New Exhibit to Open at the Sharpsteen Museum

Share Article

Preview the collection from 5:30 – 7 p.m. Friday, Nov. 4.

News Image

The private typewriter collection of Sharpsteen Museum member Jim Flamson, Still QWERTY After All These Years… features machines from 1896 through the 1940s, or from the Gilded Age to the Era of Swing. Typewriter fans can preview the exhibit from 5:30 – 7 p.m. Friday, Nov. 4 at the Sharpsteen Museum.

Flamson started collecting typewriters by accident in 1974. He had just moved back to Calistoga to take over his late father’s insurance agency on Lincoln Avenue. His father had an old typewriter sitting in the window sill in the front of the office, and Jim couldn’t help but notice how many people stopped while walking by to look at it. A few months later, someone came in and asked if he would like another typewriter to go with the one in the window. Of course, he said “yes,” and the rest is history.

During the past 42 years, Flamson has accumulated over 50 typewriters, ranging in age from 1896 through the 1940s. The collection includes typewriters such as Chicago, Underwood, Remington, Olivetti and Woodstock. Flamson is currently researching the history of each typewriter, and will have that history available for review when the collection opens Nov. 4 at the Sharpsteen. There are some very interesting stories.

Basic History:    
Around 1440, Johannes Gutenberg invented the printing press. In 1575, Italian printmaker Francesco Rampazetto invented his instrument to impress letters in paper. He called this the “scrittura tattile.” It would take almost another 150 years for a typewriter of sorts to appear.

In 1714, Queen Anne of England granted a patent to Henry Mill, a British subject and engineer, for an “artificial machine for impressing of letters singly or progressively whereby all writings whatsoever may be engrossed in paper.” Despite its strong beginning, the Mill machine proved to be lacking.

In 1808, Italian Pellegrino Turri invented the first typewriter, developed specifically for his close, blind friend the Countess Carolina Fantoni da Fivizzano.

The year 1867 brought a new “writing machine” developed by Christopher Latham Sholes of Wisconsin. His typewriter is considered the ancestor to all standard typewriters developed thereafter. Realizing the machine’s shortcomings, Sholes partnered with Glidden and introduced the QWERTY keyboard. To further develop the machine, Sholes brought in Remington culminating with the first commercial typewriter being introduced to the United States in 1874.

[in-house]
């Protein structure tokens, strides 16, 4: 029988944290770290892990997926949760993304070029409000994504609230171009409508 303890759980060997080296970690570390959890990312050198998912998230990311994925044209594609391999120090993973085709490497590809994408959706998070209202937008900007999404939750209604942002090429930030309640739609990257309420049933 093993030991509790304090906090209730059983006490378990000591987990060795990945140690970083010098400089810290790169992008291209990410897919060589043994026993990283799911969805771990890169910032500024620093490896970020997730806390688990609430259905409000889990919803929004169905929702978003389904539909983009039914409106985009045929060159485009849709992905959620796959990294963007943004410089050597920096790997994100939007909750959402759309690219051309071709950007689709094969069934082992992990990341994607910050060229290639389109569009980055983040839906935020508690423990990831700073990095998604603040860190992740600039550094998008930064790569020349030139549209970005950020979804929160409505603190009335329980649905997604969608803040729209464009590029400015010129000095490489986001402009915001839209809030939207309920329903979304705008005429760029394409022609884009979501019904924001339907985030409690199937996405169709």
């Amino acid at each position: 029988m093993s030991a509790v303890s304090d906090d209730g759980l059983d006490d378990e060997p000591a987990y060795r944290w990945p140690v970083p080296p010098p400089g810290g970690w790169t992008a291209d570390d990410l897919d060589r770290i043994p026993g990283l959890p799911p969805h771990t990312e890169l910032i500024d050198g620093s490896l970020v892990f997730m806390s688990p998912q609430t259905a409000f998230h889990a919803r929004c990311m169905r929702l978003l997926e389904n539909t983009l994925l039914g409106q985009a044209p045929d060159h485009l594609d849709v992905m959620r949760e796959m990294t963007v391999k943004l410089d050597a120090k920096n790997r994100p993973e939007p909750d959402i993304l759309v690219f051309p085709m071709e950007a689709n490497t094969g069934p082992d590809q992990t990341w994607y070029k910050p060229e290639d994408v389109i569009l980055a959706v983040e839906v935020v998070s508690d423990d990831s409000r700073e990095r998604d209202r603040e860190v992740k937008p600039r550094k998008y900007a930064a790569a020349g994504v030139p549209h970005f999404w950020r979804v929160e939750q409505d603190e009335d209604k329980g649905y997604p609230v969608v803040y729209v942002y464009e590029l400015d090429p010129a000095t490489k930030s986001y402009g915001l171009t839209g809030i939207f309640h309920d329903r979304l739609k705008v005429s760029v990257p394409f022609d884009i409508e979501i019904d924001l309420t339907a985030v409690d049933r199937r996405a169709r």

Sholes was sure his typewriter would be hugely popular and sell strongly in the United States. The standard price was only $100 (as much as $2,100 today). Unfortunately, many believed it to be strange, crass, uncouth and nearly offensive. Longhand was the accepted ritual and should remain so, many thought.

Many inventors in Europe and the United States jumped on board with similar inventions during the 19th century, but successful commercial production with the “writing ball” is given to Danish pastor Rasmus Malling-Hansen in 1870.

There were a large number of inventors and strategists throughout these decades. Prior to the accepted name “typewriter,” inventors used the label “typographer machine,” “scribe harpsichord,” “type writing machine,” and in Italy, “tachgrafo” or “tachitipo.”

Whatever the name and whoever the inventor, the typewriter became a must-have for not only businesses small or large, but also for personal use in homes. How many people still use a typewriter? People use the basic idea behind the technology, but the actual machine, not so much.

Come back to the museum and share the revolution of the typewriter. Meet Jim Flamson at the Preview Party and enjoy some appetizers, good music and a glass of wine!

For more information, visit Patsy Hahn is Sharpsteen’s Special Exhibits Chair.

About Sharpsteen Museum:
The Sharpsteen Museum's permanent exhibits are designed to present the history of the upper Napa Valley from its pre-history to post-World War I with an emphasis on people and changes brought by the period of U.S. emigration and development.

In addition to its many historical exhibits, the museum uses unique and extraordinarily extensive dioramas to depict Calistoga during its period as the elegant 1860s Hot Springs resort developed by pioneer, promoter, publisher, entrepreneur, and California's first millionaire, Sam Brannan. Sharpsteen Museum has special exhibits which change twice a year, every six months, and reflect the varied interests of the people of the Valley. They have ranged from antique silverware to model ships to historical musical instruments.

Share article on social media or email:

View article via:

Pdf Print

Contact Author

Kathy Bazzoli
Visit website